Magnetic sensor is basis for image diagnosis technology
Yokohama National University, Japan and TDK have developed a prototype image diagnosis technology using a high-sensitivity magnetic sensor.
The prototype technology is related to the magnetic particle imaging method which is intended to detect and create images of magnetic particles accumulated in a tumour or blood vessel.
Magnetic resonance imaging (MRI) diagnostics and X-ray computerised tomography (CT) scanning are used in clinical services in the diagnosis of organ health, tumours and other conditions using the contrasting density of imaged objects. In contrast, the magnetic particle imaging is intended for use in detecting only the tracers in the imaged objects to create images similar to positron-emission tomography (PET) and similar technologies.
Magnetic particle imaging is used to detect the magnetic signals generated by magnetic particles accumulated in a tumour or blood vessel from outside of the body. In medical imaging, it is important for devices to be extremely sensitive to detect small amounts of magnetic particles. Magnetic particle imaging technologies primarily use a method that measures electromotive force electromagnetically induced through detection coils but the new technology developed by the university uses a prototype high-sensitivity magnetic sensor developed by TDK for use in the detection weak magnetic fields and at room temperature.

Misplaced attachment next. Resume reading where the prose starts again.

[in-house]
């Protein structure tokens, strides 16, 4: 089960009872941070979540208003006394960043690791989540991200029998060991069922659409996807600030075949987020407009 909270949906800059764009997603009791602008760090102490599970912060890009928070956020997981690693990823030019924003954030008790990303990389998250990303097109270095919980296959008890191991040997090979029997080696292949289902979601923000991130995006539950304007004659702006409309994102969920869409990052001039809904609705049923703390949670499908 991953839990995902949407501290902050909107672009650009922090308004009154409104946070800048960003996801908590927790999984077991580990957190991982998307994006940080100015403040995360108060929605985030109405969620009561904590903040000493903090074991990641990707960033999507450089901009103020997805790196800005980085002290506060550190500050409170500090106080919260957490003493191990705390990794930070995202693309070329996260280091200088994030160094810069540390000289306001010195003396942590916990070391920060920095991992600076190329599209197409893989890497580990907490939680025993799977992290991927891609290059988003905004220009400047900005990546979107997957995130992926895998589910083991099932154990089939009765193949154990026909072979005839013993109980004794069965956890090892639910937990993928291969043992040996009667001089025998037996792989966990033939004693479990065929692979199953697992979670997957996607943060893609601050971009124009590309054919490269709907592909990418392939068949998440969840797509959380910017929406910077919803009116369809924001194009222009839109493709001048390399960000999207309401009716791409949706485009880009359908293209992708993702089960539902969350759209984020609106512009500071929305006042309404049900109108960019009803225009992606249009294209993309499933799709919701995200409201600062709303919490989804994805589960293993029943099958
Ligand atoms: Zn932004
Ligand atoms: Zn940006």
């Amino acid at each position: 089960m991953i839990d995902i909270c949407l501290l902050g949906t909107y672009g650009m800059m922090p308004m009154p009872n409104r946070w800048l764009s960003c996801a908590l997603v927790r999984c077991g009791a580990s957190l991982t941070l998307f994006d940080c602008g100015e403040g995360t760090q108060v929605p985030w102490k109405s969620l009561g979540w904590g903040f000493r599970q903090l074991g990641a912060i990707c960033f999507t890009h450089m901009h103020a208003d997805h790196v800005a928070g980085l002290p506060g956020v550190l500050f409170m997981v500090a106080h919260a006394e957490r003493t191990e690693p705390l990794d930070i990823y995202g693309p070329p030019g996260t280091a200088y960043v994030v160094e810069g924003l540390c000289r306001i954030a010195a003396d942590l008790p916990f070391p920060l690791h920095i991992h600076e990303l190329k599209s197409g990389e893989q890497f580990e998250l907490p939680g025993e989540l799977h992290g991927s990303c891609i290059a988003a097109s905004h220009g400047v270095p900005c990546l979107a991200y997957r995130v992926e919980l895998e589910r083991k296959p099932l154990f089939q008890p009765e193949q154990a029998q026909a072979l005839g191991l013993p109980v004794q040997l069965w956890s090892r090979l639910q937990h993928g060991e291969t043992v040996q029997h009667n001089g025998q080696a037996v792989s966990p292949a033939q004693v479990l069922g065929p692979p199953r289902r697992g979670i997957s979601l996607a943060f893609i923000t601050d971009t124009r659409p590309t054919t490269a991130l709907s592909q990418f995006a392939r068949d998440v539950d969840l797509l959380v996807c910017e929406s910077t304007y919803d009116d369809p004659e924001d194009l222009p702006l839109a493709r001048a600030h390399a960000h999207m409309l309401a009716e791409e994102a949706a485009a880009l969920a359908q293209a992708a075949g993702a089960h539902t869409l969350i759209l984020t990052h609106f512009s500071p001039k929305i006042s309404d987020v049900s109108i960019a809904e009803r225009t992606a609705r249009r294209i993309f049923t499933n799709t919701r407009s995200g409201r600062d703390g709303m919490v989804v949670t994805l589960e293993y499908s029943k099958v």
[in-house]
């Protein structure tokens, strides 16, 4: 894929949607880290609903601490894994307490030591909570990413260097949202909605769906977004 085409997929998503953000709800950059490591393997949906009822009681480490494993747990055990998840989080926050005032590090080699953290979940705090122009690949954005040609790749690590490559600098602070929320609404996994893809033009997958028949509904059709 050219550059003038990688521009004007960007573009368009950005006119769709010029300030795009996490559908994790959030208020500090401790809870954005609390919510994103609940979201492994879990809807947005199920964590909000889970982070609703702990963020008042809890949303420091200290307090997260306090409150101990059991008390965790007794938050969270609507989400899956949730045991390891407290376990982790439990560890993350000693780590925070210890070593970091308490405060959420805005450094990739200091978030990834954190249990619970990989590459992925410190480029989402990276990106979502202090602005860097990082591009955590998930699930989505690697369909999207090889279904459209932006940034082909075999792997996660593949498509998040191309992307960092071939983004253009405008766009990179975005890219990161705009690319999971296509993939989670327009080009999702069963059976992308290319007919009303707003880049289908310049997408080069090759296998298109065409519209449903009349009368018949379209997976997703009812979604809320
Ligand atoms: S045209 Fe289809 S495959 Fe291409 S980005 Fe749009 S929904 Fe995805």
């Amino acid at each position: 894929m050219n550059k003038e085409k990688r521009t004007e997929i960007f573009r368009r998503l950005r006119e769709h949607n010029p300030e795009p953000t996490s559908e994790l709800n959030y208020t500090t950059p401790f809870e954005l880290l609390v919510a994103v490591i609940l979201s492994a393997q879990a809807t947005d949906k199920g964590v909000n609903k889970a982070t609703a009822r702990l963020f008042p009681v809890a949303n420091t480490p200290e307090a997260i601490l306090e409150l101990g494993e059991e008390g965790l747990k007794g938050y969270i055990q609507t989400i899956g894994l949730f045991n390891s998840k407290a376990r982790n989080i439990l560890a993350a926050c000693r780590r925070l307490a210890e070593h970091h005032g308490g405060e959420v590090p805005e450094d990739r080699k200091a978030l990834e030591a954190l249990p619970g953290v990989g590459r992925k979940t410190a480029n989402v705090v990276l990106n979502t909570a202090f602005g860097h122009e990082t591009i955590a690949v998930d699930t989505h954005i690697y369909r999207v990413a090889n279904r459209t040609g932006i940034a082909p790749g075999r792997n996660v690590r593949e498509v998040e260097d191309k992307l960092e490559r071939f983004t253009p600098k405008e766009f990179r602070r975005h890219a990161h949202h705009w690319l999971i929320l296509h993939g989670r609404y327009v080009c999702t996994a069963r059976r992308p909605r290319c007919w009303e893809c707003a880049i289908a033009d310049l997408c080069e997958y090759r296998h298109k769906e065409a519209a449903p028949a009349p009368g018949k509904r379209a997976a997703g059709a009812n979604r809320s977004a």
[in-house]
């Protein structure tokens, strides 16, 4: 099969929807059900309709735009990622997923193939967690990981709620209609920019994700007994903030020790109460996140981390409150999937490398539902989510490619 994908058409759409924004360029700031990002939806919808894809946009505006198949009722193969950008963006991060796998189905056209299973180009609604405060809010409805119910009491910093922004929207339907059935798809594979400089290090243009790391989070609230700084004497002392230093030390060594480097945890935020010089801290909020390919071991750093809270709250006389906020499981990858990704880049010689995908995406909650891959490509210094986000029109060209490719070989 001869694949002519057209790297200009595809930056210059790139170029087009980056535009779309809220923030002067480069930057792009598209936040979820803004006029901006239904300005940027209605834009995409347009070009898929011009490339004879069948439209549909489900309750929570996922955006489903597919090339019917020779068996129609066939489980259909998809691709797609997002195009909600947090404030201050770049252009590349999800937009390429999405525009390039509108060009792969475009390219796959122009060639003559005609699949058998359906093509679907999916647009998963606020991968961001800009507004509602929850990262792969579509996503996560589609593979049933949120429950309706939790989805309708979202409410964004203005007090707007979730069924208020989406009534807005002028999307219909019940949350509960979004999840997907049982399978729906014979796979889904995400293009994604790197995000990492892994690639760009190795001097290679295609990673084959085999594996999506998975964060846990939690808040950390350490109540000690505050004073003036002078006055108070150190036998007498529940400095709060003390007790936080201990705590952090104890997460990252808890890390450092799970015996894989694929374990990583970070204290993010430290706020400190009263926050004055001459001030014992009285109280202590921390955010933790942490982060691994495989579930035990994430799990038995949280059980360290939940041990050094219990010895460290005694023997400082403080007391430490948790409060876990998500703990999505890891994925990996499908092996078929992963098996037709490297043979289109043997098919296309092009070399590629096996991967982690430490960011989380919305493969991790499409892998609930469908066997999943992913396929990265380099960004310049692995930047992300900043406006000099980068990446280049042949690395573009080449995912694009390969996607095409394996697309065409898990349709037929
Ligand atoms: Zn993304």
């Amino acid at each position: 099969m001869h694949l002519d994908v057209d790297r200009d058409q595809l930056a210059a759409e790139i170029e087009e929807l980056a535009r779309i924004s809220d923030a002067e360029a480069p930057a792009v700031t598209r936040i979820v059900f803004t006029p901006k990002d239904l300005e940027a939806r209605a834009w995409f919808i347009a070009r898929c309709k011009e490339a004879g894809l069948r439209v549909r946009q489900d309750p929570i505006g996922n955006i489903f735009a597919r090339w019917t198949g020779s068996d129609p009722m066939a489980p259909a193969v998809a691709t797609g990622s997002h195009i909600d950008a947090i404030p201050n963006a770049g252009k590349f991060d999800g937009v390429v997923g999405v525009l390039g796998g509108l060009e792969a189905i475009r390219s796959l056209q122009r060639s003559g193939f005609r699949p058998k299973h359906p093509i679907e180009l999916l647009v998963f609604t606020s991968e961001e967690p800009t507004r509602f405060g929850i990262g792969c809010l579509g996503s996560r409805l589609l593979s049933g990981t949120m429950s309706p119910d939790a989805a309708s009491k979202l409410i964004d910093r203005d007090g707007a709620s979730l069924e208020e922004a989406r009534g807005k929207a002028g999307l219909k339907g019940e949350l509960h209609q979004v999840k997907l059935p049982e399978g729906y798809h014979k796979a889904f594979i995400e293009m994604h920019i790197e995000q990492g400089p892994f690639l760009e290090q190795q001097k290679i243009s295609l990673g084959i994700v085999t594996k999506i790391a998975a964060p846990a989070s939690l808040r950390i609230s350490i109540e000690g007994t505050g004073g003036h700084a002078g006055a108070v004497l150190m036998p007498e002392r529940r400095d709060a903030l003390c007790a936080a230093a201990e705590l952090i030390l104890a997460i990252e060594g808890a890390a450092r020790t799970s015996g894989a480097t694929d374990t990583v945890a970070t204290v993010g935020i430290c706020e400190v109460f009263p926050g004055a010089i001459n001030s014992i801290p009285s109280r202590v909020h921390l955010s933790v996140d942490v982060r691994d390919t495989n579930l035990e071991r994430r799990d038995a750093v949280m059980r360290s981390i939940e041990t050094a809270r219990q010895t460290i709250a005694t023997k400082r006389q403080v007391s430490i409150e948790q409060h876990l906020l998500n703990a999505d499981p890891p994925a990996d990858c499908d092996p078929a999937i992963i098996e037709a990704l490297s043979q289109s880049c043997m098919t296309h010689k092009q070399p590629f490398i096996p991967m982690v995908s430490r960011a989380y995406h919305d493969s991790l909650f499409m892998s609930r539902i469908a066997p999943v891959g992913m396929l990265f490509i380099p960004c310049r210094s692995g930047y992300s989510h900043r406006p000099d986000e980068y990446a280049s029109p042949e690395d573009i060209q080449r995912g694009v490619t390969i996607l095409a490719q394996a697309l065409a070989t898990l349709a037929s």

The prototype sensor has been shown to measure magnetic field distribution in a heart. Through this development, the sensor has reduced the strength of the alternate current (AC) magnetic fields applied from outside of the body to one 10th lower than conventional levels, reported TDK and Yokohama National University. The reduced strength of the applied field is achieved by the non-linear response characteristics of the sensor to the measured magnetic field strength.
Based on this, it is expected that the utilisation of high-sensitivity magnetic sensors will enable magnetic particles to be detected across wider imaging ranges including the head or whole body of a human.
Yokohama National University and TDK will continue to develop this technology, with the goal of creating magnetic particle imaging devices that can be used practically in clinical services.
Yokohama National University (YNU) has brought together faculty members with diverse specialties such as humanities, social sciences, science, and engineering at the university’s One Campus to provide education and research. It aims to become a world-class research university, collaborating with various industries, regions, communities, and citizens, both domestically and internationally, across disciplines.
TDK was established in 1935 to commercialise ferrite, a key material in electronic and magnetic products. TDK’s portfolio features passive components such as ceramic, aluminium electrolytic and film capacitors, as well as magnetics, high-frequency, and piezo and protection devices. It also includes sensors and sensor systems such as temperature and pressure, magnetic, and MEMS sensors. TDK also provides power supplies and energy devices, marketed under the product brands TDK, Epcos, InvenSense, Micronas, Tronics and TDK-Lambda. TDK focuses on demanding markets in automotive, industrial and consumer electronics, and information and communication technology. The company has a network of design and manufacturing locations and sales offices in Asia, Europe, and in North and South America.